Pace 5268 susceptible to KRACK wifi attack?

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10 posts Page 1 of 1
by mykmelez » Mon Oct 16, 2017 10:14 am
Is the Pace 5268 susceptible to the KRACK wifi attack? If so, is there anything we can do to mitigate the vulnerability until updated firmware is rolled out?
by FM_SF » Mon Oct 16, 2017 1:24 pm
I am also interested in knowing this. I assume that the Pace box is susceptible to Krack and would like to know what the path forward is. I see that Apple has already fixed this issue in upcoming betas. Any news from Pace?
by pandata » Mon Oct 16, 2017 1:56 pm
Here's a list of patched vendors: https://char.gd/blog/2017/wifi-has-been ... y-fixed-it

As of now, Pace (ARRIS) isn't listed.
by iandhd » Mon Oct 16, 2017 2:00 pm
Also interested in the outcome of this... Am I right to assume that firmware updates get automatically pushed to the router by Sonic Support?
by miken » Mon Oct 16, 2017 2:31 pm
The recently announced attack against WPA2 is actually an attack against WiFi clients, rather than the routers themselves, so it's client devices (e.g.your phone & laptop) that are in need of patches. At this point, it's my understanding that a device would only need a patch if it can act as both a wireless client *and* an access point (which our devices do not; they only act as access points and can't be clients).

You'll want to pay close attention to updates for your devices though. HTTPS and VPN look to be safe, so if you have any concerns you can use the free Sonic provided VPN until a patch for your device comes out: https://wiki.sonic.net/wiki/VPN_Service
Mike N.
Development Trainer
Sonic
by brent314 » Mon Oct 16, 2017 3:07 pm
Thanks for the clarification.

In terms of what counts as a "client": I have my PACE modem bridged and am using another (Netgear) router as my wired and wireless point of connection.

In this configuration, is the second router a "client"? I'm guessing it's not but would like to confirm.
by miken » Mon Oct 16, 2017 4:00 pm
brent314 wrote:
In this configuration, is the second router a "client"? I'm guessing it's not but would like to confirm.


To have a router act as both an access point and a client requires additional configuration and not many modems support it - so unless you know that your access point doubles as a client because you set it up that way, you don't have anything to worry about on that end.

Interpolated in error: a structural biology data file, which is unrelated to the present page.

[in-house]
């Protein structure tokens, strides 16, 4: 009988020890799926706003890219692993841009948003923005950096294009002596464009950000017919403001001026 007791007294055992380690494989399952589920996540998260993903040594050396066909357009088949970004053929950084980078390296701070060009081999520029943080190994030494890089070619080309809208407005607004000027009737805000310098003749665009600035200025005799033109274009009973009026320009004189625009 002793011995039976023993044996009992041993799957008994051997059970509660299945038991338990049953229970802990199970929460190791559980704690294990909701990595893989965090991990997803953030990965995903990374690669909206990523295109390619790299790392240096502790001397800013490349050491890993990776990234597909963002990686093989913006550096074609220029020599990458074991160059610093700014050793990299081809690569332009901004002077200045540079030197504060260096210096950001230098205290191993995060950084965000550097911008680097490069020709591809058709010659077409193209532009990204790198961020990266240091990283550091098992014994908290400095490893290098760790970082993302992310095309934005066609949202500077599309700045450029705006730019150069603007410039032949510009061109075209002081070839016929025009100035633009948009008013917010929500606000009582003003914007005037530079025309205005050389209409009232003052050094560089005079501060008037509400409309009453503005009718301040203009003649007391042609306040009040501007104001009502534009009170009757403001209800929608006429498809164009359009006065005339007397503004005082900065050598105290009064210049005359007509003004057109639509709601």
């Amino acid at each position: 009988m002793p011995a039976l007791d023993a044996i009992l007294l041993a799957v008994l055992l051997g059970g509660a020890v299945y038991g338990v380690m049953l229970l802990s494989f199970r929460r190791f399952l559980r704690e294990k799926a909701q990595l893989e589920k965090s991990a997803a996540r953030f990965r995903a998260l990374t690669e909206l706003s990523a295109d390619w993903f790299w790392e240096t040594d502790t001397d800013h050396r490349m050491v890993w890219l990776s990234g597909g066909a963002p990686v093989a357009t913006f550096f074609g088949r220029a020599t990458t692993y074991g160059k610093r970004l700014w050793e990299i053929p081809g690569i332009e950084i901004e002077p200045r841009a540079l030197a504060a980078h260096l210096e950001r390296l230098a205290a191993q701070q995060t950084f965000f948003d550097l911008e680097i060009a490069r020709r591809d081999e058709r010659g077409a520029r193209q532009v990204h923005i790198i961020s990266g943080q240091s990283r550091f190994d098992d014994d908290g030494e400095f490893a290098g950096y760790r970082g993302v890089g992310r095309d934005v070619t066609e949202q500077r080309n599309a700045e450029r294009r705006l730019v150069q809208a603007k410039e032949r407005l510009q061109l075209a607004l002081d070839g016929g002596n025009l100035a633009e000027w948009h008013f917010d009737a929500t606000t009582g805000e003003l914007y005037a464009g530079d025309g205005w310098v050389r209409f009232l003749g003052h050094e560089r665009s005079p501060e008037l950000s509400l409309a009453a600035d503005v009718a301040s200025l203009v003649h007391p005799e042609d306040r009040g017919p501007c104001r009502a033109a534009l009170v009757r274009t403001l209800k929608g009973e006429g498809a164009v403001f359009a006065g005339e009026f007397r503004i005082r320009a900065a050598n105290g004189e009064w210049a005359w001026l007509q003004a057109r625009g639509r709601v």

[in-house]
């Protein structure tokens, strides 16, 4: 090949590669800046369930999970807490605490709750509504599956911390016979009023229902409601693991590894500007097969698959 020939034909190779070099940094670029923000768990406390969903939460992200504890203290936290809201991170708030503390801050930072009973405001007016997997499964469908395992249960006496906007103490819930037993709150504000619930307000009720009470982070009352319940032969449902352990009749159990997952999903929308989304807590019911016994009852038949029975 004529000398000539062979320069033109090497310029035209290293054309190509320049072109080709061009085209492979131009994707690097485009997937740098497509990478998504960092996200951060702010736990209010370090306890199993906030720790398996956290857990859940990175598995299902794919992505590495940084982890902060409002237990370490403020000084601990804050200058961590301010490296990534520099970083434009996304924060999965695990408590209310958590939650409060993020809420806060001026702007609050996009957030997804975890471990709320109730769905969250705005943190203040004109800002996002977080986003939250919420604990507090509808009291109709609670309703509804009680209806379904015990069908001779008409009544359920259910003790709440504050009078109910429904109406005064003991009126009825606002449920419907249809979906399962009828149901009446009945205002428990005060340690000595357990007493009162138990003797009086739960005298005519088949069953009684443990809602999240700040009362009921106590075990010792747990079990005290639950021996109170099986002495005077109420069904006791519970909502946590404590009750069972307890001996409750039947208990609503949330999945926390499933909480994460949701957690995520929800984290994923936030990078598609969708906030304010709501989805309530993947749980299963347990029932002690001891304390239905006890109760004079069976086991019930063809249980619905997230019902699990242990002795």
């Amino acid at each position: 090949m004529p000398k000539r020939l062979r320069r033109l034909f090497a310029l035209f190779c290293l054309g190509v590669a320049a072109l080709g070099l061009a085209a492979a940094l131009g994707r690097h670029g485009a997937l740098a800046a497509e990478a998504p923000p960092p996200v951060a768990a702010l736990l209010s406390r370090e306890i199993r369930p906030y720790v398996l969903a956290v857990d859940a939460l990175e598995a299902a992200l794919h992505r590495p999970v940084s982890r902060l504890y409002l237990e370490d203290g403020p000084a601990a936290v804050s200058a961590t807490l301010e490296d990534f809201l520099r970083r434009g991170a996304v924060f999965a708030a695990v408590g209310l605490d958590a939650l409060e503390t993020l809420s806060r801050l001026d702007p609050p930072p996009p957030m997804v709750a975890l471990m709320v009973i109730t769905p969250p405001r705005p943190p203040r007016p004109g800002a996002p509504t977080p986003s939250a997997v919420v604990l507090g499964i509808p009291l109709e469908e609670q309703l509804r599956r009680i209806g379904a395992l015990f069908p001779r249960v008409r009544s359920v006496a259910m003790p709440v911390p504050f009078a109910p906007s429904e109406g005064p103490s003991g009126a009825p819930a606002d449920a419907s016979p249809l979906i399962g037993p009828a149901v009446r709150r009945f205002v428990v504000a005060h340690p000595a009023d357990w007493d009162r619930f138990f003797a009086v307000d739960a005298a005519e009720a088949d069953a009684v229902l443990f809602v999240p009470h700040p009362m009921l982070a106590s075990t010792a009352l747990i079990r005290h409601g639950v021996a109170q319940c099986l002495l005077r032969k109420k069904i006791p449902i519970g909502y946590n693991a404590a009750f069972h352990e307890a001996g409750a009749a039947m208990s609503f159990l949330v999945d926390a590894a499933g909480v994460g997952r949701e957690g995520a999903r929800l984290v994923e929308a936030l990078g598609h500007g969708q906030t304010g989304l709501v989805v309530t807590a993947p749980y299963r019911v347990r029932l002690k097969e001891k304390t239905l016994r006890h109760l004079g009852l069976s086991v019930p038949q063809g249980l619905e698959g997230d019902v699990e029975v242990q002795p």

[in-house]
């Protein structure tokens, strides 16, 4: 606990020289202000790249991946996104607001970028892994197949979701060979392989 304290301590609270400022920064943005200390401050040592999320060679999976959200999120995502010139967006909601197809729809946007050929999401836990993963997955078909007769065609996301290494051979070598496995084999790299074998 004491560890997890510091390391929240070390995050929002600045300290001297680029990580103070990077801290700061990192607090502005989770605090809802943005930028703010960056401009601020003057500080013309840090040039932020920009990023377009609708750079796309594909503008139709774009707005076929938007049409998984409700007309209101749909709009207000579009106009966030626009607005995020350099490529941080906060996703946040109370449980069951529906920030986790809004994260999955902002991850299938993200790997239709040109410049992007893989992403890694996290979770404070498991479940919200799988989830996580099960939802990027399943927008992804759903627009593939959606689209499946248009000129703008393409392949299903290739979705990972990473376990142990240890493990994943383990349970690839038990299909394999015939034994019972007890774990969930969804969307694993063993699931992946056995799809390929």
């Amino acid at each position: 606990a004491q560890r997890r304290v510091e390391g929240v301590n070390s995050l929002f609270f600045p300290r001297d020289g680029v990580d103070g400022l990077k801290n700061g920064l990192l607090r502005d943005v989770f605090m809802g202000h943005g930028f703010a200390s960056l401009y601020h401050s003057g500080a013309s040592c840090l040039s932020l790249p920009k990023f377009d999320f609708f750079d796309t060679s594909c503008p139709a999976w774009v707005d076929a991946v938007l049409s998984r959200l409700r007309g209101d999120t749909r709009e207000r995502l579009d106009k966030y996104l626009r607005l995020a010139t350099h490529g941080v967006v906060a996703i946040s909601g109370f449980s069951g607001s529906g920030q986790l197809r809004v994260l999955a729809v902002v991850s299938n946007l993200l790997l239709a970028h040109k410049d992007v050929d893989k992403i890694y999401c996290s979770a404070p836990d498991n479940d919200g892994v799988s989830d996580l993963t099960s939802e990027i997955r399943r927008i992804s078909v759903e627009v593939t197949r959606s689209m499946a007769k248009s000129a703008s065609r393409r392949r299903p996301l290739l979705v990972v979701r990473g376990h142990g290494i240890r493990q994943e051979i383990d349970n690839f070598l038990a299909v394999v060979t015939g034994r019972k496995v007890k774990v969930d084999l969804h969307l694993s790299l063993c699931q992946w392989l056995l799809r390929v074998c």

Mike N.
Development Trainer
Sonic
by oleg_kst » Mon Oct 16, 2017 5:01 pm
by kykynest » Mon Oct 16, 2017 7:04 pm
(Pace now owned by) Arris: a spokesperson said the company is

Code: Select all

"committed to the security of our devices and safeguarding the millions of subscribers who use them," and is "evaluating" its portfolio. The company did not say when it will release any patches.


Source:http://www.zdnet.com/article/here-is-every-patch-for-krack-wi-fi-attack-available-right-now/
by sysops » Mon Oct 16, 2017 7:16 pm
oleg_kst wrote:
According to this [url]redacted techcrunch url[/url], the router will also need to be patched...


The authors of this article are just flat out wrong here. The page they link to even states as much by saying "Just patching your router won't get you out of trouble, sadly" and reference a tweet saying "Looks like router fixes aren't for the main issue. They're pushing fixes for the other issues in the paper. The critical one is a client patch."

The router manufacturers who have issued patches are largely in the wireless industry specifically and most of their routers are designed to work as both stations (access points like your router) and AP clients (devices that behave like wireless clients and connect to other wireless access points). It's the later case which is susceptible to the attack.

Since Sonic's gear act only as access points, no patch to them would fix any of the serious vulnerabilities affecting the clients.

The researcher who discovered the problem even states on his FAQ:

What if there are no security updates for my router?

Our main attack is against the 4-way handshake, and does not exploit access points, but instead targets clients. So it might be that your router does not require security updates. We strongly advise you to contact your vendor for more details. In general though, you can try to mitigate attacks against routers and access points by disabling client functionality (which is for example used in repeater modes) and disabling 802.11r (fast roaming). For ordinary home users, your priority should be updating clients such as laptops and smartphones.
Proud Sonic customer since 1999. Ask me about internet privacy, VPN, anonymity and security.
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